These mushrooms may not have any hallucinogenic properties, but they are psychedelic in their own right, emitting a yellow-green glow in the darkness. Seven new species of luminescent mushrooms give fungal enthusiasts new insight into mushrooms' glowing evolution.
Dennis Desjardin, a biology professor at San Francisco State University has, with his colleagues discovered seven new species of glowing mushrooms all over the world, from Belize and Brazil to Malaysia and Japan. Only four of the species were previously undiscovered; the other three species have been observed before, but luminescent varietals had never been noted. Desjardin named two of the new species from the Mycena genus Mycena luxaeterna (eternal light) and Mycena luxperpetua (perpetual light), after sections from Mozart's Requiem, because these species glow 24 hours a day.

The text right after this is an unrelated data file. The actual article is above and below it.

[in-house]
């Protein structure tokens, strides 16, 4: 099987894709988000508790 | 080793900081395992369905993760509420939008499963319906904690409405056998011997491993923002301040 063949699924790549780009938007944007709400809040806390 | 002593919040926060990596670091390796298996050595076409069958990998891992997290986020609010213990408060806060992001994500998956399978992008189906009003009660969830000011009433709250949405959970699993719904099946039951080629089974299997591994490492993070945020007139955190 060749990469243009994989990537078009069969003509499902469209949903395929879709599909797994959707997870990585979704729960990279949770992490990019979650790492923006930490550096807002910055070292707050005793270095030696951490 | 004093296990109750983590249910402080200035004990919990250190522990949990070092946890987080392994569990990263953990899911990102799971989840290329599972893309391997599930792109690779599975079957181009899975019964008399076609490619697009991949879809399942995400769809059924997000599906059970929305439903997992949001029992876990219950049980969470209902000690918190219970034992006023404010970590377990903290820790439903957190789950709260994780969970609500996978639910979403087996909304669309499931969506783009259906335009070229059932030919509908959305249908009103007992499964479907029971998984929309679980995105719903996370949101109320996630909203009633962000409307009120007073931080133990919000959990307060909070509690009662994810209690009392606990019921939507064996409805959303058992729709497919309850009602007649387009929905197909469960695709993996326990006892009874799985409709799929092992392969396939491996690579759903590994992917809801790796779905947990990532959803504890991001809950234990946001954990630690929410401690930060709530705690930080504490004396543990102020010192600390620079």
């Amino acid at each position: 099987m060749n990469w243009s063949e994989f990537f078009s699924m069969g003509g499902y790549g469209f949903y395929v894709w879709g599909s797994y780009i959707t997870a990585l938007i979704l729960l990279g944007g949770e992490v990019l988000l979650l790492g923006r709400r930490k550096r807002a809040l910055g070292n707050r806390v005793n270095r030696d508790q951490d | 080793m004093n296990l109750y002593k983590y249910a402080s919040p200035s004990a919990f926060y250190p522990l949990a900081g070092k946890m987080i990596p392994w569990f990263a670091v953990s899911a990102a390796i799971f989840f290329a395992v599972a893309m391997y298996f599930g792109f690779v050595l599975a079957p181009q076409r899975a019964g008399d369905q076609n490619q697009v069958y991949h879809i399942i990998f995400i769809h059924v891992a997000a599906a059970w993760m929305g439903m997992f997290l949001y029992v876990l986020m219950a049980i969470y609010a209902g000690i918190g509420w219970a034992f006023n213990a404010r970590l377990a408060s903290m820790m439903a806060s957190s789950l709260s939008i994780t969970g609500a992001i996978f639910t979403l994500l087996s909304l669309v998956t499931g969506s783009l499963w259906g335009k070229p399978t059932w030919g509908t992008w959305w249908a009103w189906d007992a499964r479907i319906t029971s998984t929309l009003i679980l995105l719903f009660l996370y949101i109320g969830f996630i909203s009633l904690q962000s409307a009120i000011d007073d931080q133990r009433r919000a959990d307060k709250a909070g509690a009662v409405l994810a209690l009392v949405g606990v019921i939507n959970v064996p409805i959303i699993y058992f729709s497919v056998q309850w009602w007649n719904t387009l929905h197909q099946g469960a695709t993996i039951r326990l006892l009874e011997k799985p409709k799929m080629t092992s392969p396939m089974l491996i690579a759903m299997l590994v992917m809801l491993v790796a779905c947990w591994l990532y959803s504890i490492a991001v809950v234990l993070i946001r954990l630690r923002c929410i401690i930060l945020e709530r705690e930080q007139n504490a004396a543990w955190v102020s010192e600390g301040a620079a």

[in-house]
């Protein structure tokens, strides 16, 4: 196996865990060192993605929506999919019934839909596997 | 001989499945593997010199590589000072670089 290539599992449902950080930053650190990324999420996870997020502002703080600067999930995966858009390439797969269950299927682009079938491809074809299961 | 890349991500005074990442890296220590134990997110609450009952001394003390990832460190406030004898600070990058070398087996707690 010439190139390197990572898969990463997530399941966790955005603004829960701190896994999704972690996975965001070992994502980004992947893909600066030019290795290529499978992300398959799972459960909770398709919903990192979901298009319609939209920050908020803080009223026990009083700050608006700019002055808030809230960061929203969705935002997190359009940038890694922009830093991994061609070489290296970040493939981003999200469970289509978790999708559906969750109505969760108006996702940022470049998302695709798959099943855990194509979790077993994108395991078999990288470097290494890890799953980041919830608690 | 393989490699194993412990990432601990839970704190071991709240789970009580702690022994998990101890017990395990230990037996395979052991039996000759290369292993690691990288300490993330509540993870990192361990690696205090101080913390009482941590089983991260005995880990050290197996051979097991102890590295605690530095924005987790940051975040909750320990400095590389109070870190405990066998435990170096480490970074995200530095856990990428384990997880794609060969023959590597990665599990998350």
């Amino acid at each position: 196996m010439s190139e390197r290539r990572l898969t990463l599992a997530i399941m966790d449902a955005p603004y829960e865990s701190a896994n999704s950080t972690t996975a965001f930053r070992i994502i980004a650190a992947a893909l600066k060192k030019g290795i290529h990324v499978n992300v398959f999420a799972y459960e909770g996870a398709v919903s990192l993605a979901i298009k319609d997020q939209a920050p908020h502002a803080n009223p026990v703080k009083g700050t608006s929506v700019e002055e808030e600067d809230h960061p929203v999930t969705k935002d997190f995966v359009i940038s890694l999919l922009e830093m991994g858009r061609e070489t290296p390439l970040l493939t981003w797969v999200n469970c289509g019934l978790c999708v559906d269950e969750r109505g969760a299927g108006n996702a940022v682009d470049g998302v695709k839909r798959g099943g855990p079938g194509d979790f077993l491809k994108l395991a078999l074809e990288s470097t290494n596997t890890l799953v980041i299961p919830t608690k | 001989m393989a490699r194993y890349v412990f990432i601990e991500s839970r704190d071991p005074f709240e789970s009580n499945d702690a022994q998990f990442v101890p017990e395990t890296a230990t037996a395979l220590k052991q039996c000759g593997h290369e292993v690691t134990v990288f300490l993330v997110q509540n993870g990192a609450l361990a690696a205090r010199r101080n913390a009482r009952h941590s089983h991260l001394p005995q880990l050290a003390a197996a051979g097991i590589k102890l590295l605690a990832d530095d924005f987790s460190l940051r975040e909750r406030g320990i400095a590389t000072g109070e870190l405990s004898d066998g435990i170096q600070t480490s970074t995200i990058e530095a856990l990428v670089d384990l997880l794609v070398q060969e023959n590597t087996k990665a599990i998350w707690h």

Desjardin believes that the mushrooms grow to attract nocturnal animals that will eat the caps and disperse the spores. But what is interesting is the variety of glowing mushrooms found among the Mycena genus. The luminescent species come from 16 different lineages of Mycena, and since not all Mycena species glow, he posits that luminescence evolved at a single point in Mycena's evolutionary history, and that later mushrooms lost the ability to glow.